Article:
An American in Paris
Updated: October 9, 2012, 1:12 PM ETBy Amanda Duckworth | Special to ESPN.com
Often times I find that whenever people tell me I simply have to experience a specific event, I end up disappointed because my level of expectation has gotten too high. Not so with the Prix de l'Arc de Triomphe in Paris.For years, friends of varying nationalities -- American, Swedish, Irish, German, and British -- have been after me to go. So, this past weekend, I finally made my way across the Atlantic to see what all the fuss was about. The short version of my experience is this: book your ticket for the 2013 Arc. A slightly longer version is as follows: The Prix de l'Arc de Triomphe is like no other race I have attended, and I have gone to top quality races in four countries.
For one thing, due in part to a financially wise sponsorship, the average, everyday race fan can go to the Arc for free and have a seat at the finish line. There are multiple online promotions and tickets that allow free entry, and Longchamp is set up in a very fan-friendly manner. Furthermore, race day programs are free. There are stacks of them as you walk in the gates, and they are there for everyone. Not only that, there is a free shuttle system from the Metro (subway) to the track. Getting there was easy enough, and although I was wary of leaving the packed track this way, the system ran like clockwork. Although I was credentialed to cover the race, I ended up spending most of the day with a friend who was simply there for fun. There are wide steps at Longchamp, and it is Arc tradition to pick your spot and enjoy the races. No tickets, no seat assignments, just excellent vantage points. Of course, there are also tickets for purchase that come with seats in the grandstand. Hanging out on the steps, however, was one of the most enjoyable race afternoons I have ever had. There were groups around us that had been coming for more than 30 consecutive years, and they were more than happy to welcome some Americans to the collection. Plus, my vantage point was far better than I have had at many events where I have paid for tickets. By the end of the day, the people around me hailed from England, Germany, Australia, and Japan. The Aussie joked that our spot on the steps had become the United Nations, and it was true. Jokes were made, life stories were told, and betting hunches were shared. One kindly man from Britain carries around a photo of a pet rabbit he used to own because it brings him racing luck. I thought he was a bit off his rocker until he had the winner of the first four races. Longchamp itself is as beautiful as any track you could hope to visit, and Arc day is a well run event. Races went off at a snappy 35 minutes apart all day. Only an additional 10 minutes was added to that number before the Arc itself, which kept the day from dragging. There is nothing like an hour and a half wait between races to bring down a jovial crowd. The only time there was a significant delay between races was after the Arc itself. A platform pulled by draft horses was brought to the middle of the track so the crowd could cheer on the connections as they received their trophies. The connections themselves arrived in horse-drawn carriages. A few years back, there was a commercial for the Arc that carried the following tag line: "More than a victory, a coronation." I have never seen a truer advertisement. As for the race itself, this year's addition was thrilling, even if it was won by an outsider. During the stretch, it appeared Japan was finally going to see one of its own crowned when Orfevre, its 2011 Horse of the Year and Triple Crown winner, went to the front. Plenty of his fans from his native country were on hand for the race and Japanese flags began waving wildly. For those few seconds, it was hard not to get caught up in their enthusiasm and cheer wildly for the handsome chestnut runner. But racing is a fickle game, and at the very end, 33-1 longshot Solemia came charging late to beat Orfevere by a neck. Although that was not part of the script, the filly still received a warm reception when she made her way back in front of the crowd. Many of the same Japanese flags that were waving home Orfevere were raised in salute to the filly that denied him. I know one of the most annoying things to hear is that you can't understand something until you experience it, but in the Arc's case, it is very much true. I have now joined the chorus singing its praises. Is it cheap to get to Paris? Of course not. But when you factor in how little it costs to go to the race itself, it becomes much more feasible. I have had one friend question the reception an American traveling in Paris might receive. To that I say, respect the country you are in. An awkward "Bonjour! Pardon!" will get you pretty far. I do not speak French but my sad attempts to try have been enough to be treated kindly by everyone I have come across. The Arc is a bucket list item that has value far beyond the ability to say you've done something. At least for me, it is an experience that I will treasure for a long time to come. Amanda Duckworth is a freelance journalist who lives in Lexington, Ky. Among her other duties, she is an editor for Gallop Magazine. Write to her at firstname.lastname@example.org.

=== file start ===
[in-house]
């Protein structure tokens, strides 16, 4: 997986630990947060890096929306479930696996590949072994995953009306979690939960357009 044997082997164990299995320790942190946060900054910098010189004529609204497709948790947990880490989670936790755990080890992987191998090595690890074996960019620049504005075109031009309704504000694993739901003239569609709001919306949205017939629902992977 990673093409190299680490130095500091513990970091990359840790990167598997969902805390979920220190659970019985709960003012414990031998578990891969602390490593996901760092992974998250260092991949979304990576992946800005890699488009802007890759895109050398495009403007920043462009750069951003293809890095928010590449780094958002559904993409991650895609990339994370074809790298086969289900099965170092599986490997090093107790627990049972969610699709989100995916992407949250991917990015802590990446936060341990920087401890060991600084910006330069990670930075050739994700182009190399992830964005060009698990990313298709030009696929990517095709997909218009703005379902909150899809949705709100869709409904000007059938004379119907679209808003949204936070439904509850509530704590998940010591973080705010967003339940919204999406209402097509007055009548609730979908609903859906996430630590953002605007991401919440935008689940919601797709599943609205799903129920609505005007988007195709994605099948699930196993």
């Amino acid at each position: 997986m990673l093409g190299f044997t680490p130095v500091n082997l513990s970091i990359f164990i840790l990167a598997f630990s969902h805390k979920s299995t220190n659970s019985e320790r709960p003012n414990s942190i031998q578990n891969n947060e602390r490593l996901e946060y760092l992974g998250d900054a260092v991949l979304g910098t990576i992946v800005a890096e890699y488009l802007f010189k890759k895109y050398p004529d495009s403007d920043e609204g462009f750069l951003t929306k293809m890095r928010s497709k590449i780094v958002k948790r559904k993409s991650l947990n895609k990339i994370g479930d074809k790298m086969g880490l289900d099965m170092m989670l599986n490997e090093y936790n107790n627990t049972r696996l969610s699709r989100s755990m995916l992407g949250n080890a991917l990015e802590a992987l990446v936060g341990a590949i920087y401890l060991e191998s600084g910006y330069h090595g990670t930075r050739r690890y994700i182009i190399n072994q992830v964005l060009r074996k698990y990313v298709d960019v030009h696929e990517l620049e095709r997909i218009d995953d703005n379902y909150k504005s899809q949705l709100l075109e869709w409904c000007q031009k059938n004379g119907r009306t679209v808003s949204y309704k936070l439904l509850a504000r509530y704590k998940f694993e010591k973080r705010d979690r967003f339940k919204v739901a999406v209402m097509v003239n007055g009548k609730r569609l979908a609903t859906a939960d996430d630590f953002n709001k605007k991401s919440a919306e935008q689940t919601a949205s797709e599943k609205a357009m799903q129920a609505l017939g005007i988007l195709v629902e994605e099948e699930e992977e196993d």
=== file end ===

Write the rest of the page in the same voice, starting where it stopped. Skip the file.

AP PhotoSolemia (foreground) gets by Orfevre to take the Arc.